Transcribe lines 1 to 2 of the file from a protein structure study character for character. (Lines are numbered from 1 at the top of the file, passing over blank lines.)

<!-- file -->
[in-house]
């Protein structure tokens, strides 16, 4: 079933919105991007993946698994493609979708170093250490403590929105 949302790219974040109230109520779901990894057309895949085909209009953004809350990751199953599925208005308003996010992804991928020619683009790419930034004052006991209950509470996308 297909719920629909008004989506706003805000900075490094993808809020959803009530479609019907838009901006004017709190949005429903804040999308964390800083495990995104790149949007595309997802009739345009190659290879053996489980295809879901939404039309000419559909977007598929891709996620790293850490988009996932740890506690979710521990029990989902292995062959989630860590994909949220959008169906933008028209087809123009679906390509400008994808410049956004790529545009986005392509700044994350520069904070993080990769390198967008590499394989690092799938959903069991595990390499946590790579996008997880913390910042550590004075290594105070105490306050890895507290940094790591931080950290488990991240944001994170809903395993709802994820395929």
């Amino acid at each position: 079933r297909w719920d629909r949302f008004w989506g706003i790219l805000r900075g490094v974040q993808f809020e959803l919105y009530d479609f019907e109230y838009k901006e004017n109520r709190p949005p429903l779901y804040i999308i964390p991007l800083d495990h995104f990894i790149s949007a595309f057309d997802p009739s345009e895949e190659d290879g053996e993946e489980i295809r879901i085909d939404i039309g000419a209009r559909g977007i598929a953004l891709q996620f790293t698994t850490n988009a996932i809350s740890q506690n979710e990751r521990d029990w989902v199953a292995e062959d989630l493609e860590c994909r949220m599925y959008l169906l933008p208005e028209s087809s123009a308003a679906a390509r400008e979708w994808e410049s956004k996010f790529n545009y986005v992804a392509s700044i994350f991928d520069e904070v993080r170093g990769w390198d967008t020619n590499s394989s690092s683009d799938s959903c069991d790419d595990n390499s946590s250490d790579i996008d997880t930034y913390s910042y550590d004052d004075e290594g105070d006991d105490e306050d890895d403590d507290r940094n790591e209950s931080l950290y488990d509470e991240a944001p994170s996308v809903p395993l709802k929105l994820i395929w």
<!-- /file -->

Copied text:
[in-house]
């Protein structure tokens, strides 16, 4: 079933919105991007993946698994493609979708170093250490403590929105 949302790219974040109230109520779901990894057309895949085909209009953004809350990751199953599925208005308003996010992804991928020619683009790419930034004052006991209950509470996308 297909719920629909008004989506706003805000900075490094993808809020959803009530479609019907838009901006004017709190949005429903804040999308964390800083495990995104790149949007595309997802009739345009190659290879053996489980295809879901939404039309000419559909977007598929891709996620790293850490988009996932740890506690979710521990029990989902292995062959989630860590994909949220959008169906933008028209087809123009679906390509400008994808410049956004790529545009986005392509700044994350520069904070993080990769390198967008590499394989690092799938959903069991595990390499946590790579996008997880913390910042550590004075290594105070105490306050890895507290940094790591931080950290488990991240944001994170809903395993709802994820395929």